Front Page Titles (by Subject) A TREATISE OF THE LAWS OF NATURE - A Treatise of the Laws of Nature
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A TREATISE OF THE LAWS OF NATURE - Richard Cumberland, A Treatise of the Laws of Nature 
A Treatise of the Laws of Nature, translated, with Introduction and Appendix, by John Maxwell (1727), edited and with a Foreword by Jon Parkin (Indianapolis: Liberty Fund, 2005).
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A TREATISE OF THE LAWS OF NATURE
LAWS of NATURE.
By the Right Reverend Father in God, Richard Cumberland, Lord Bishop of Peterborough.
Made English from the Latin by John Maxwell, M.A. Prebendary of Connor, and Chaplain to his Excellency the Lord Carteret, Lord Lieutenant of Ireland.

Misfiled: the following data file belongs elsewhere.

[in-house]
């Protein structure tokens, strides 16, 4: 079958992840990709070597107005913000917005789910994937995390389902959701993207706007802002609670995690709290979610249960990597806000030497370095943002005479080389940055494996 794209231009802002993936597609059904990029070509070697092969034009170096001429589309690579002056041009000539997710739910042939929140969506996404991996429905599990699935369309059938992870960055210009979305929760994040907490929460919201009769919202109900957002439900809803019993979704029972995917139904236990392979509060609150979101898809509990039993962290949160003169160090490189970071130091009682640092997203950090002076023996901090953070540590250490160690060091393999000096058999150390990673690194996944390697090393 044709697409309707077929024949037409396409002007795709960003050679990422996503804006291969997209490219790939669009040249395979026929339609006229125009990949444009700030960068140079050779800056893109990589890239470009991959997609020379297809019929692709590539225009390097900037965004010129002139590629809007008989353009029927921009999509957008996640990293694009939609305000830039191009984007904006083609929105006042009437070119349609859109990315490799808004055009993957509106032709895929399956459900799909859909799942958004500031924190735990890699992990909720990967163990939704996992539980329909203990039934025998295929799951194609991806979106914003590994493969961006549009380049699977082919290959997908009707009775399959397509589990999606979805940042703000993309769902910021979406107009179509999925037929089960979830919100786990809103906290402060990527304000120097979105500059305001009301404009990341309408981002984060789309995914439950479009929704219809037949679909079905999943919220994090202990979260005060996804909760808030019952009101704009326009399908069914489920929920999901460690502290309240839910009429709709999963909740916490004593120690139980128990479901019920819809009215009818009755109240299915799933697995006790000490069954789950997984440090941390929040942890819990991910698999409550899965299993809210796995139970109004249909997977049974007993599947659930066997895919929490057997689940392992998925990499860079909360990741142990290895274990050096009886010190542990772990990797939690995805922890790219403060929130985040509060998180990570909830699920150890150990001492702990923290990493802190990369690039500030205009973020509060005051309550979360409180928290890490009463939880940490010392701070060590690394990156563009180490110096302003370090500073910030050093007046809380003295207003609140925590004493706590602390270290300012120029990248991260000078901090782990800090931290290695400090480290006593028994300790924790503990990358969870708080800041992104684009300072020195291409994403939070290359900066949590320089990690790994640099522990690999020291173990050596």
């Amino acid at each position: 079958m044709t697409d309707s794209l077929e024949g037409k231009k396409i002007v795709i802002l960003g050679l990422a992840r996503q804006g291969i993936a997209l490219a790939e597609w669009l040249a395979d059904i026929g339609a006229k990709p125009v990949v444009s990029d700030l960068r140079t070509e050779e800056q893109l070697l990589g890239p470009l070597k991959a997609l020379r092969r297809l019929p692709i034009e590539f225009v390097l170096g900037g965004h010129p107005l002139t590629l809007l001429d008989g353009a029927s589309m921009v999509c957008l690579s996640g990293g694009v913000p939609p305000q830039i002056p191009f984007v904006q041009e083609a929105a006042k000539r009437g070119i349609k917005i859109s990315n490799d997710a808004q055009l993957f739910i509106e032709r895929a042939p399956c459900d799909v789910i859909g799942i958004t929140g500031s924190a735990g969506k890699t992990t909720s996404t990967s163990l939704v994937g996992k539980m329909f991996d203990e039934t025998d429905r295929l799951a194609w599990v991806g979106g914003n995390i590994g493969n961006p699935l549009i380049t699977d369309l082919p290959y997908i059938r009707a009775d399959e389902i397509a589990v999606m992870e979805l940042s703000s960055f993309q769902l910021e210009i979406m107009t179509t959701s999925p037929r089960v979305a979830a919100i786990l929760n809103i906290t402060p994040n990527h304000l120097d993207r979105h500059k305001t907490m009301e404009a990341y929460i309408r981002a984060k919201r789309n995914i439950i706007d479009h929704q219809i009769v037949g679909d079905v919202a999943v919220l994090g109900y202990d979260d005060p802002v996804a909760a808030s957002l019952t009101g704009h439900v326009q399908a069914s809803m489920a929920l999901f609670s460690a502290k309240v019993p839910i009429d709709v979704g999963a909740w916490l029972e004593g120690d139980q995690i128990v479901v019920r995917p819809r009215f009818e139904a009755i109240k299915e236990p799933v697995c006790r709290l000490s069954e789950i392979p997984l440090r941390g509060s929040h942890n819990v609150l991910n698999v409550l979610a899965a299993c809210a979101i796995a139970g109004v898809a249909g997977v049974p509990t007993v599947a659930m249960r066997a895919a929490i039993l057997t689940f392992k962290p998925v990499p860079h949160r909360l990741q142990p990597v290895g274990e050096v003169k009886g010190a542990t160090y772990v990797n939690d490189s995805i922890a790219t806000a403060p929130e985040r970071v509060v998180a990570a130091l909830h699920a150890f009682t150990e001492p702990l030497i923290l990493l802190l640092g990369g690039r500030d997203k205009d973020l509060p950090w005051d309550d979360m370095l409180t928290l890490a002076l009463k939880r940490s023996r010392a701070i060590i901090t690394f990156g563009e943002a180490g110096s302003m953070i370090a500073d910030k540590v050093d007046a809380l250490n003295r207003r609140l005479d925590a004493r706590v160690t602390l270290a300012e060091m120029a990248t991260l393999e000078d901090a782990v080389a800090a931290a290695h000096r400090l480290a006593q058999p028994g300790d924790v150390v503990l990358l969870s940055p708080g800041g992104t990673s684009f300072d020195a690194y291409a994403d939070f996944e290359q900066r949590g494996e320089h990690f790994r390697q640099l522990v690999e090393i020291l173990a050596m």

To which is prefix’d,
An Introduction concerning the mistaken Notions which the Heathens had of the DEITY, and the Defects in their Morality, whence the Usefulness of Revelation may appear.
At the End is subjoin’d,
An Appendix, containing two Discourses, 1. Concerning the Immateriality of Thinking Substance. 2. Concerning the Obligation, Promulgation, and Observance, of the LAW of NATURE, by the Translator.1
Printed by R. Phillips; and Sold by J. Knapton, in St. Paul’s Church-Yard, J. Senex, over against St. Dunstan’s Church, in Fleet-Street, F. Fayram, at the South-Entrance of the Royal-Exchange, J. Osborne, and T. Longman, in Pater-Noster-Row, and T. Osborne, by Gray’s-Inn-Walks. 1727.
[1. ]In some copies the following variant text replaces “by the Translator”: “the Introduction and latter part of the Appendix being chiefly extracted out of the writings of the learned Mr. Brocklesby, by the translator.” Richard Brocklesby (1636–1714) was the author of An Explication of the Gospel—Theism and the Divinity of the Christian Religion (1706). Maxwell makes liberal use of Brocklesby’s text, particularly books I and V, adapting, paraphrasing, and sometimes plagiarizing the text without reference.